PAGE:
- Struggling to cope with going from a dark room to a bright place and vice versa
- Spending a lot of time looking for things
- Tripping, stumbling or walking into things more frequently
- Difficulty with finding food on their plate
- Avoiding or ignoring piling unwashed dishes or unopened mail
- Less comfortable and confident about going out on their own with difficult crossing a road or unable to find and read signage
- Struggling to see well with their current glasses
- Misinterpreting a shiny floor for water or getting anxious near a patterned flooring
You might also notice behavioural changes as a reaction to sight loss, which could include:
- Becoming withdrawn, reserved and quiet
- Having visual hallucinations (seeing things that aren’t there)
- Feeling confused and disorientated
- Frequently startled by noises or people approaching
While many of these indicators can be problems with eyesight and/or the result of dementia, it is important to get a formal diagnosis by an optician. Understanding if it’s an eye condition, which you can read about in our article on Causes of sight loss in dementia, or dementia is key to implementing the right care strategy.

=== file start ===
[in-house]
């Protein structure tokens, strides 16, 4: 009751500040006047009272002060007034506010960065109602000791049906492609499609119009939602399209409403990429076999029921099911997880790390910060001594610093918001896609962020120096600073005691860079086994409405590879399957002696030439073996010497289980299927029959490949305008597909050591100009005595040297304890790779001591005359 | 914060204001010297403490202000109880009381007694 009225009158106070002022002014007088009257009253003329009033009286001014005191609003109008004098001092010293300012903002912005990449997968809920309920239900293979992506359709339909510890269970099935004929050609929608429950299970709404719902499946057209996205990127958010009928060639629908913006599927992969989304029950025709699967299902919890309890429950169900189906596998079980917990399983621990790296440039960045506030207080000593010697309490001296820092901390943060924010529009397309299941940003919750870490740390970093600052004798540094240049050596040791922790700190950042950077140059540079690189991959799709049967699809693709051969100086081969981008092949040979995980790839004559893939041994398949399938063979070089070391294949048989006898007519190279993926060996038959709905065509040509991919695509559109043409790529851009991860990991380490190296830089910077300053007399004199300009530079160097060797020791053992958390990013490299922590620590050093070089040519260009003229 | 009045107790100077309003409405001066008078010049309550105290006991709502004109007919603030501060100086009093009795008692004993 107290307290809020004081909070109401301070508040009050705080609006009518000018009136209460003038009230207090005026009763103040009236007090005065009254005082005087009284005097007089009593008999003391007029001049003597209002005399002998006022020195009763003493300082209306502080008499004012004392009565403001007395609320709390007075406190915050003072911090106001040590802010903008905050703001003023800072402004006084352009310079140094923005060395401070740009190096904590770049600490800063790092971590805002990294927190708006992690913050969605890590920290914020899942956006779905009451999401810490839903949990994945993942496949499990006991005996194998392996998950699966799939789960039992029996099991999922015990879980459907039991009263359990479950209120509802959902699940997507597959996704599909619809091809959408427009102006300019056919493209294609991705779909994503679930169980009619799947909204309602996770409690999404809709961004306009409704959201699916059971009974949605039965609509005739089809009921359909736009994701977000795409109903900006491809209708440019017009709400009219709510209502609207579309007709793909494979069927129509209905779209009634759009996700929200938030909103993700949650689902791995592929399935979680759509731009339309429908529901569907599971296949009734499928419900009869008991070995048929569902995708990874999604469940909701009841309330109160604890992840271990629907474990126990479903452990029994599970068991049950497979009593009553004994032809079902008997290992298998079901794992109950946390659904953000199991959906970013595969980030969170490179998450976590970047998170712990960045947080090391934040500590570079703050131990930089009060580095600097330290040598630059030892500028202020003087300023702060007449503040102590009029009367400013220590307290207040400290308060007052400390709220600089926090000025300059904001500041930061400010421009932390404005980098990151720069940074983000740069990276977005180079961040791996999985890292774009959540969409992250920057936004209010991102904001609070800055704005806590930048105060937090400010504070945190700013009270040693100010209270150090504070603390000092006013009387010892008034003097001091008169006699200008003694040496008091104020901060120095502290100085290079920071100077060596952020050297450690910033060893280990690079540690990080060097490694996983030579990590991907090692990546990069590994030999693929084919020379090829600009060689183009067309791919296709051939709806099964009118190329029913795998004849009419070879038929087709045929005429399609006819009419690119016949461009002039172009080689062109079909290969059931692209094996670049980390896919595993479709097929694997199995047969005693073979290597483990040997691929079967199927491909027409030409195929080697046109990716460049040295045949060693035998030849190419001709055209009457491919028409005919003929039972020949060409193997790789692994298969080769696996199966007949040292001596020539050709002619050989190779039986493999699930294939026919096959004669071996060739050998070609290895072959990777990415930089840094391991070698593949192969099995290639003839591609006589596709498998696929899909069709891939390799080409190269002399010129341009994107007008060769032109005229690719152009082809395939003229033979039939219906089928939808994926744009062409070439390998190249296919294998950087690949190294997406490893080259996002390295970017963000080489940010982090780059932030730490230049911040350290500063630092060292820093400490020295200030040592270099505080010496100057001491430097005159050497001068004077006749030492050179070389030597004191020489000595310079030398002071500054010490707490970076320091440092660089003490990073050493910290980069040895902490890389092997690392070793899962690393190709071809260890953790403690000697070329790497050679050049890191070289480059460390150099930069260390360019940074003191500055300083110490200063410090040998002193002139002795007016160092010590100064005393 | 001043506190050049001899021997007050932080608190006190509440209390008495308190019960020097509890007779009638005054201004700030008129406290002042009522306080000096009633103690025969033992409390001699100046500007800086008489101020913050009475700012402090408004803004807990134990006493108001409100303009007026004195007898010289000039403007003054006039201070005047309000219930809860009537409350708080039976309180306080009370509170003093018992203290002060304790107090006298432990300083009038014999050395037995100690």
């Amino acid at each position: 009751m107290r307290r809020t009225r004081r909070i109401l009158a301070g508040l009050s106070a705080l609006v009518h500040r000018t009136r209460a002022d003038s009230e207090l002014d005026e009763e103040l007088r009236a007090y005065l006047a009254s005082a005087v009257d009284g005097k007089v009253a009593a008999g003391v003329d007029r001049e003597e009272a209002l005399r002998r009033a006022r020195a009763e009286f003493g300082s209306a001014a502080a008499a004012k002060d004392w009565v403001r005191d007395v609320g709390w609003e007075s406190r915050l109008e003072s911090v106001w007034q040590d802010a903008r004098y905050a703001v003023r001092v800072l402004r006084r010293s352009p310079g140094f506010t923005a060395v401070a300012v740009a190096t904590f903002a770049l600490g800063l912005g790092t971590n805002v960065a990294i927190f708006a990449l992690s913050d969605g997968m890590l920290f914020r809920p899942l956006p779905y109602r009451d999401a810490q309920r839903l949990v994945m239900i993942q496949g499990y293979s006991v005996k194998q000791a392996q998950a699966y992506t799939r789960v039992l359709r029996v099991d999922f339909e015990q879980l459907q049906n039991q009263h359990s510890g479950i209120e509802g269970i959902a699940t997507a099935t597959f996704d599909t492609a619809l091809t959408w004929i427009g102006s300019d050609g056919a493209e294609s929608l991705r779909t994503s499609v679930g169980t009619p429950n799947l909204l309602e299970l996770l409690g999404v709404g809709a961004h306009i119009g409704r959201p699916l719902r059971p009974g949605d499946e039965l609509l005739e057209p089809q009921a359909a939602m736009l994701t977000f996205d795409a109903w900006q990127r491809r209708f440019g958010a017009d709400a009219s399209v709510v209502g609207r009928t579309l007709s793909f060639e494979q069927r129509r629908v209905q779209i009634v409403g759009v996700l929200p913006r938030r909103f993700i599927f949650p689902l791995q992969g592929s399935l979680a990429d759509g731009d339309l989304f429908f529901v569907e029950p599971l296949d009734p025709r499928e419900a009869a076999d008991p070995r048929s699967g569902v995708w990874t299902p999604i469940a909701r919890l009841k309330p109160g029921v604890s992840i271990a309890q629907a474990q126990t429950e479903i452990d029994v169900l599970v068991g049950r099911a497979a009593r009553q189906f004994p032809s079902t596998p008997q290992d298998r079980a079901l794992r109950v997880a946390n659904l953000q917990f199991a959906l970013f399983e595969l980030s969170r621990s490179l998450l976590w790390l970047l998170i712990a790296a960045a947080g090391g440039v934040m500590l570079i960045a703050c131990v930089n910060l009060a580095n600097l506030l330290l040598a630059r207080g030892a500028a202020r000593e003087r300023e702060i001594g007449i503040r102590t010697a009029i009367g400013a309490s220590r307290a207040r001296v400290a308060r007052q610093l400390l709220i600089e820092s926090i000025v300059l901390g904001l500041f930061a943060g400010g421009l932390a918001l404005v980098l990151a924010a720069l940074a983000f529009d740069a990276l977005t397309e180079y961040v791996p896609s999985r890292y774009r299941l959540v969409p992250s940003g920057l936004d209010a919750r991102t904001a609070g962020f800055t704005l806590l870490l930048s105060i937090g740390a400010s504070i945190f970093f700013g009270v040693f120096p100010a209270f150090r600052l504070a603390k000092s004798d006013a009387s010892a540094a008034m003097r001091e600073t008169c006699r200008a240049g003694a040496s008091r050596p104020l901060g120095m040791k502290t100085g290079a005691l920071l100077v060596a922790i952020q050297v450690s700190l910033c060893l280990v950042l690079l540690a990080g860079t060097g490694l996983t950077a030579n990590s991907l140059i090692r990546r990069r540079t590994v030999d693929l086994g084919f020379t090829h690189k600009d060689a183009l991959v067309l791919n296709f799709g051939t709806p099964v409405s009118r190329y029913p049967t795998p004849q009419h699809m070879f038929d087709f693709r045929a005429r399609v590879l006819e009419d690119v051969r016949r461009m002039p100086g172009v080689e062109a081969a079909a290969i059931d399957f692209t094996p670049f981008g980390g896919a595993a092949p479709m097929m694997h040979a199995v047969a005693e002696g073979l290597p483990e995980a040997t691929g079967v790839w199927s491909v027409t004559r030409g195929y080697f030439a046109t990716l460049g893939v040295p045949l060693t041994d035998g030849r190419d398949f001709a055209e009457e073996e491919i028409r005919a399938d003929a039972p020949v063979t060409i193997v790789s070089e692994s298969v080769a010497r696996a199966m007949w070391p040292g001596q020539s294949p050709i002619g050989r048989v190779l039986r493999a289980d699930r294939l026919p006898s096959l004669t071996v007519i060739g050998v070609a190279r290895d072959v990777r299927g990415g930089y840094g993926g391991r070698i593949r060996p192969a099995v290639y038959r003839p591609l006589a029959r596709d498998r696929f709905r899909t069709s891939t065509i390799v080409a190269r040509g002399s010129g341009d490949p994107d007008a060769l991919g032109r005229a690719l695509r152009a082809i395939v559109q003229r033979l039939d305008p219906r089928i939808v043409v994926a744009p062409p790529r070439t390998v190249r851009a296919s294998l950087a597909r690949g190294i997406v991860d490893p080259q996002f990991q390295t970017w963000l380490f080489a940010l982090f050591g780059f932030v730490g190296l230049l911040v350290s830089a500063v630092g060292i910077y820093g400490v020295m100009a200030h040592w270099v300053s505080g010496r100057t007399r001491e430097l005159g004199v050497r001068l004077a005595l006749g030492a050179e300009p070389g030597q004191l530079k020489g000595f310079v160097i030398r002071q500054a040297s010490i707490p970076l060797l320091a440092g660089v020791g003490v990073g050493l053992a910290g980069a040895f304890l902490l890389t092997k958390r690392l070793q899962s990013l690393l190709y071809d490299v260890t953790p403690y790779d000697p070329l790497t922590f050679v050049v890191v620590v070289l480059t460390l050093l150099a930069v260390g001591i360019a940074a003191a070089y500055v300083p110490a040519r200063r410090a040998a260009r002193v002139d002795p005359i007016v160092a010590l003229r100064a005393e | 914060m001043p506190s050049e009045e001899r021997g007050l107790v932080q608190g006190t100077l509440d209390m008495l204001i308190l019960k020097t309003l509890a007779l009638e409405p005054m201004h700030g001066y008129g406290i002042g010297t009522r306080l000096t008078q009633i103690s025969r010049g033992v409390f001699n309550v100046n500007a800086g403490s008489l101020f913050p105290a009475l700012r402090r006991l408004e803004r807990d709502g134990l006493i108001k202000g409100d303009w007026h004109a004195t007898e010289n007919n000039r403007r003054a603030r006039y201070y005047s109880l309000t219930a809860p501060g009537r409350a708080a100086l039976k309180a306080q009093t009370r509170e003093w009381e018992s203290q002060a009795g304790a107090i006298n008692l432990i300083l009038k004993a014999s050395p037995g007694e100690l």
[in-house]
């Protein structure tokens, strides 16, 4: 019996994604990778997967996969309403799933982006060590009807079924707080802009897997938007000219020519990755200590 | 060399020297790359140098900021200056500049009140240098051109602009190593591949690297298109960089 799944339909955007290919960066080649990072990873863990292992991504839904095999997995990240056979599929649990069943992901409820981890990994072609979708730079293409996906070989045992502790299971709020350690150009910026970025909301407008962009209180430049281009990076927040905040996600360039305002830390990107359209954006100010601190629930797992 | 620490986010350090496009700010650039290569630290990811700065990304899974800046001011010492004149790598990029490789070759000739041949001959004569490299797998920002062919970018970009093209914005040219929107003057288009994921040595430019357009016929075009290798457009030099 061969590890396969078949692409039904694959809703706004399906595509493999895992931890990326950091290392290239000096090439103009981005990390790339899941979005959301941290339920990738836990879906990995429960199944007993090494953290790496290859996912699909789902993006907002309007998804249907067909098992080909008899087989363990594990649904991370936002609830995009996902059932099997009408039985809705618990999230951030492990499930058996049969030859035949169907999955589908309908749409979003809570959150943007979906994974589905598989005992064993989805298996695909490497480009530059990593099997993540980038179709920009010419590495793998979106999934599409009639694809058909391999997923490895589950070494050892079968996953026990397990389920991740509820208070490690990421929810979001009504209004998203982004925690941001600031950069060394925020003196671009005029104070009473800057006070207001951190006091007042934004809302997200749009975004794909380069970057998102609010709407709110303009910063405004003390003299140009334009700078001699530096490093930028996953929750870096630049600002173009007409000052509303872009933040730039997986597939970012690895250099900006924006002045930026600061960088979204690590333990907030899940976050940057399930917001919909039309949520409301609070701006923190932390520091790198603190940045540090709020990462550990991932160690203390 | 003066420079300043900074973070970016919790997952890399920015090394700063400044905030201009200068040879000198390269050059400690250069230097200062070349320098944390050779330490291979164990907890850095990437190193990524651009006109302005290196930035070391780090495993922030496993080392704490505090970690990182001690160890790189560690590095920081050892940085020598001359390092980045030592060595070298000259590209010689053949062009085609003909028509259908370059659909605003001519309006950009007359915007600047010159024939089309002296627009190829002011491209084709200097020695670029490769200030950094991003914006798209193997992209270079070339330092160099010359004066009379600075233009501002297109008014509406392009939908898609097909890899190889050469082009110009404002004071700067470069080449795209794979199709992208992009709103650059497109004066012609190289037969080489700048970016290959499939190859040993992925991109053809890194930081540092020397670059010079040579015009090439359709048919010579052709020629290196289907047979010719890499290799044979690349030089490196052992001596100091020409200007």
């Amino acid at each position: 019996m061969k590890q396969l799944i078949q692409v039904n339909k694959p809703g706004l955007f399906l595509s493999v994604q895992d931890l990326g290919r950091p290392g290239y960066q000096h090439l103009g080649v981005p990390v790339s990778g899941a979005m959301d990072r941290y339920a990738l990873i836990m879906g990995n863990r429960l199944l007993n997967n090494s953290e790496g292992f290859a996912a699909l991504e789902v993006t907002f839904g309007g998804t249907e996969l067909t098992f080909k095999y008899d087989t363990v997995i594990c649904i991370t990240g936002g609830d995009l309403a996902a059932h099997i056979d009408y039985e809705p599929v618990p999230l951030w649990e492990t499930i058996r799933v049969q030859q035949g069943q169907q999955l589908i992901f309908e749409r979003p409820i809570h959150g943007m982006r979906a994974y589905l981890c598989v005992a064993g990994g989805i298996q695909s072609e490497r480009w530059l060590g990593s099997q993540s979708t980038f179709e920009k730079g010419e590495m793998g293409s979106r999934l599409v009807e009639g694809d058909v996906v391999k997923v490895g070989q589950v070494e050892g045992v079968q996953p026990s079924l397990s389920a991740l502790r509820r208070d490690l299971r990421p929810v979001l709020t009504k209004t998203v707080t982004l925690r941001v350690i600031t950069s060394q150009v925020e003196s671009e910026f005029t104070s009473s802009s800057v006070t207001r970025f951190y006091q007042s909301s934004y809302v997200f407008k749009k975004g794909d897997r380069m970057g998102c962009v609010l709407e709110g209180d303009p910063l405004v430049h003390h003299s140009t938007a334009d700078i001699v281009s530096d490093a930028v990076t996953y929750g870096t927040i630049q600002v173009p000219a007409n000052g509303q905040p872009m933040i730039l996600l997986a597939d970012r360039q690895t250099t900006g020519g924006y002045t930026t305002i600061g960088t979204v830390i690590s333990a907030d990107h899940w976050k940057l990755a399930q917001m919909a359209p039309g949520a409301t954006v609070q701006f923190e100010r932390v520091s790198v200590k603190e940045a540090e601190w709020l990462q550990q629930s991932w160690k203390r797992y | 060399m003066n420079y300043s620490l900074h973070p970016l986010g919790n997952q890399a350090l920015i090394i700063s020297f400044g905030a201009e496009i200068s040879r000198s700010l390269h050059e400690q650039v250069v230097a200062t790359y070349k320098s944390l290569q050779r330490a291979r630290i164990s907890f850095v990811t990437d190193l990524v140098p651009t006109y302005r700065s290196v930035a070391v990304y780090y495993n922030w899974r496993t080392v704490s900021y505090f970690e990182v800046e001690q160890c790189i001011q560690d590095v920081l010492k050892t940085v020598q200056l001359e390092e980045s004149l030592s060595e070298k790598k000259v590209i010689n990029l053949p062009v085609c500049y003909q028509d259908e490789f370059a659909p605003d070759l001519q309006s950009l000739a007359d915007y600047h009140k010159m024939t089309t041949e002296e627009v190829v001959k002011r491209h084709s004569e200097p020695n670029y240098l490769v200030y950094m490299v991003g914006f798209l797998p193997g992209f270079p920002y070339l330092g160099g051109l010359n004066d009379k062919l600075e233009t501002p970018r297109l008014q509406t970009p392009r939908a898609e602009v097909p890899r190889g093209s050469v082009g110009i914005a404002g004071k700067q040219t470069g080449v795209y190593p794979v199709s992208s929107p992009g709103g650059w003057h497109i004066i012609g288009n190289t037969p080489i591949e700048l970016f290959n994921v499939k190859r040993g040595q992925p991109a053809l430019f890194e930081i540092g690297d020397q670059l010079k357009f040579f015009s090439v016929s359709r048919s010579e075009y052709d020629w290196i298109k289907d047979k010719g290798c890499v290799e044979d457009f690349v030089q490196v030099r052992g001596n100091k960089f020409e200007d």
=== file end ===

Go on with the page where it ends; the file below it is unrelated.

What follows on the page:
What is the impact of sight loss?
Sight loss affects more than one’s ability to see the world clearly. The consequences of sight loss often negatively impacts quality of life, including the number of physical and mental health issues. When a person with dementia starts to lose their vision, many aspects of their daily life, like going out, socialising, and managing routine tasks can become even more difficult. Dementia combined with sight loss can lead to:
- Disorientation – People have a difficult time using visual cues in their environment to figure out their own location. This inability to understand where they are and being disoriented often provokes distress, agitation and sometimes even aggressive behaviour. Just imagine how scared and uncomfortable you would feel if you couldn’t make sense of your surroundings!
- Loss of safety and independence – Symptoms of dementia combined with poor sight can affect a person’s ability to move around safely and independently. It increases their risk of falling and can make activities of daily living more difficult to manage on their own. Sometimes the focus on the person’s safety means their independence can get lost. Compensatory mechanisms may not get placed to promote independence as the risk of sight loss is prioritised.
- Accepting multiple losses – Accepting the diagnosis of dementia is an emotional process in itself, so accepting a second loss of sight loss can truly be overwhelming for the person to cope with and might go into denial.
- Risk of isolation – Misidentifying and misperception of people, activities and objects can lead to social isolation. This may result in the person with dementia no longer wanting to attend social gatherings in fear they will embarrass themselves.
- Caregiver burden – Many people with dementia and sight loss are wholly dependent on their carer and family for orientation and stimulation as well as their everyday care. There is increased anxiety and worry for carers and their entire family.